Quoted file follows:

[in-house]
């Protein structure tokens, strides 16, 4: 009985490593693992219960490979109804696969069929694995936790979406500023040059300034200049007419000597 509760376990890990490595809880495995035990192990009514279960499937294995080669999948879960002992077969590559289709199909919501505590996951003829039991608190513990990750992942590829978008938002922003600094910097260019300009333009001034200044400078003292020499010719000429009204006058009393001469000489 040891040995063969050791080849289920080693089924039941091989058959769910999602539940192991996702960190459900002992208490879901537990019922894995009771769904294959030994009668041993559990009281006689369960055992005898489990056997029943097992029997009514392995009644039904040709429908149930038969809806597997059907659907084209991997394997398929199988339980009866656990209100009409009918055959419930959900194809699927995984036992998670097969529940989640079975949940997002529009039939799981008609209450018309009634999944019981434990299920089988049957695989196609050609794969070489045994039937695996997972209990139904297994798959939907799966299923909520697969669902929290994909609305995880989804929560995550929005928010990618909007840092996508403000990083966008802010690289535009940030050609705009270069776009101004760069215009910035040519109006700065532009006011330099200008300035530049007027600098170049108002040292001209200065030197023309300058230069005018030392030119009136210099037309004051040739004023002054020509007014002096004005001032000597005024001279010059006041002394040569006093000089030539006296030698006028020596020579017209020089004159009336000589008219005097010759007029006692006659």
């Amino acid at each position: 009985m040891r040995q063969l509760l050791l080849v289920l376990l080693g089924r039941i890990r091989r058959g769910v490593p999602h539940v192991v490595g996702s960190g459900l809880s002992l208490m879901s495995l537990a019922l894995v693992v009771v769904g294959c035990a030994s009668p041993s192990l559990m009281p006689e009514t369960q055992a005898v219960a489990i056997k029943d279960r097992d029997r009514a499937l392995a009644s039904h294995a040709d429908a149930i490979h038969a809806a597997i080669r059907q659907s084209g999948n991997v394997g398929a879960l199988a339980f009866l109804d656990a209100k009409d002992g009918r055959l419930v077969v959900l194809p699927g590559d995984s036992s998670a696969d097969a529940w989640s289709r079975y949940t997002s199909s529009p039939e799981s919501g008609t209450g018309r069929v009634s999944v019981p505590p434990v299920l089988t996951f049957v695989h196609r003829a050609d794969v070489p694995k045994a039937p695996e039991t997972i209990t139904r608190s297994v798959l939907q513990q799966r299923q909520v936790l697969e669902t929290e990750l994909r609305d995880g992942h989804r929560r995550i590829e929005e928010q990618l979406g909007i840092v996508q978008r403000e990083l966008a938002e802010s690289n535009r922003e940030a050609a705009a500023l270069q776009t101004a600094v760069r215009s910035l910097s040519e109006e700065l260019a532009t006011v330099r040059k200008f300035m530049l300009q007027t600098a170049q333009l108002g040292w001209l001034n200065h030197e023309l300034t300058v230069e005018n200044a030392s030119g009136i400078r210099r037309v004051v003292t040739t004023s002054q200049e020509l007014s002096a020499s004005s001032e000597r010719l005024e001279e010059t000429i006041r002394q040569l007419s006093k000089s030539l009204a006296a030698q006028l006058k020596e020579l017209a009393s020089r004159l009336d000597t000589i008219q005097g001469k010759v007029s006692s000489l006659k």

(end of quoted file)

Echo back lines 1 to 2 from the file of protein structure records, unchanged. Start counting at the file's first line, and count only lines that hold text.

[in-house]
């Protein structure tokens, strides 16, 4: 009985490593693992219960490979109804696969069929694995936790979406500023040059300034200049007419000597 509760376990890990490595809880495995035990192990009514279960499937294995080669999948879960002992077969590559289709199909919501505590996951003829039991608190513990990750992942590829978008938002922003600094910097260019300009333009001034200044400078003292020499010719000429009204006058009393001469000489 040891040995063969050791080849289920080693089924039941091989058959769910999602539940192991996702960190459900002992208490879901537990019922894995009771769904294959030994009668041993559990009281006689369960055992005898489990056997029943097992029997009514392995009644039904040709429908149930038969809806597997059907659907084209991997394997398929199988339980009866656990209100009409009918055959419930959900194809699927995984036992998670097969529940989640079975949940997002529009039939799981008609209450018309009634999944019981434990299920089988049957695989196609050609794969070489045994039937695996997972209990139904297994798959939907799966299923909520697969669902929290994909609305995880989804929560995550929005928010990618909007840092996508403000990083966008802010690289535009940030050609705009270069776009101004760069215009910035040519109006700065532009006011330099200008300035530049007027600098170049108002040292001209200065030197023309300058230069005018030392030119009136210099037309004051040739004023002054020509007014002096004005001032000597005024001279010059006041002394040569006093000089030539006296030698006028020596020579017209020089004159009336000589008219005097010759007029006692006659």